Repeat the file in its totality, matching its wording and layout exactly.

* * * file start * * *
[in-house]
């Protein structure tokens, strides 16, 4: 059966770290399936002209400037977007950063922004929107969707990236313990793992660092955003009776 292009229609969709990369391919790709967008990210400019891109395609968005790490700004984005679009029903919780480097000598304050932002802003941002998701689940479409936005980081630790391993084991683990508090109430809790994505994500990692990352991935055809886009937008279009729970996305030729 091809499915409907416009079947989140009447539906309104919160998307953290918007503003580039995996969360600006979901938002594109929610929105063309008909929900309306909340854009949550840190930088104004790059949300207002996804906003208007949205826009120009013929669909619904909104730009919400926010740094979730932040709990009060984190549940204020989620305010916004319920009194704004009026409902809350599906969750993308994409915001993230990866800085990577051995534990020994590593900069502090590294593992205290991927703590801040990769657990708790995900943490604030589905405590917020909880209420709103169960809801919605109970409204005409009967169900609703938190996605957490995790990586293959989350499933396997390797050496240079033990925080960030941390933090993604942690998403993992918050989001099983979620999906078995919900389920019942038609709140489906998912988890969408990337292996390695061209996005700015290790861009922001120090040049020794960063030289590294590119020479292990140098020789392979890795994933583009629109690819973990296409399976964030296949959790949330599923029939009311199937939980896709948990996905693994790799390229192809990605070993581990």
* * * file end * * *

[in-house]
């Protein structure tokens, strides 16, 4: 059966770290399936002209400037977007950063922004929107969707990236313990793992660092955003009776 292009229609969709990369391919790709967008990210400019891109395609968005790490700004984005679009029903919780480097000598304050932002802003941002998701689940479409936005980081630790391993084991683990508090109430809790994505994500990692990352991935055809886009937008279009729970996305030729 091809499915409907416009079947989140009447539906309104919160998307953290918007503003580039995996969360600006979901938002594109929610929105063309008909929900309306909340854009949550840190930088104004790059949300207002996804906003208007949205826009120009013929669909619904909104730009919400926010740094979730932040709990009060984190549940204020989620305010916004319920009194704004009026409902809350599906969750993308994409915001993230990866800085990577051995534990020994590593900069502090590294593992205290991927703590801040990769657990708790995900943490604030589905405590917020909880209420709103169960809801919605109970409204005409009967169900609703938190996605957490995790990586293959989350499933396997390797050496240079033990925080960030941390933090993604942690998403993992918050989001099983979620999906078995919900389920019942038609709140489906998912988890969408990337292996390695061209996005700015290790861009922001120090040049020794960063030289590294590119020479292990140098020789392979890795994933583009629109690819973990296409399976964030296949959790949330599923029939009311199937939980896709948990996905693994790799390229192809990605070993581990």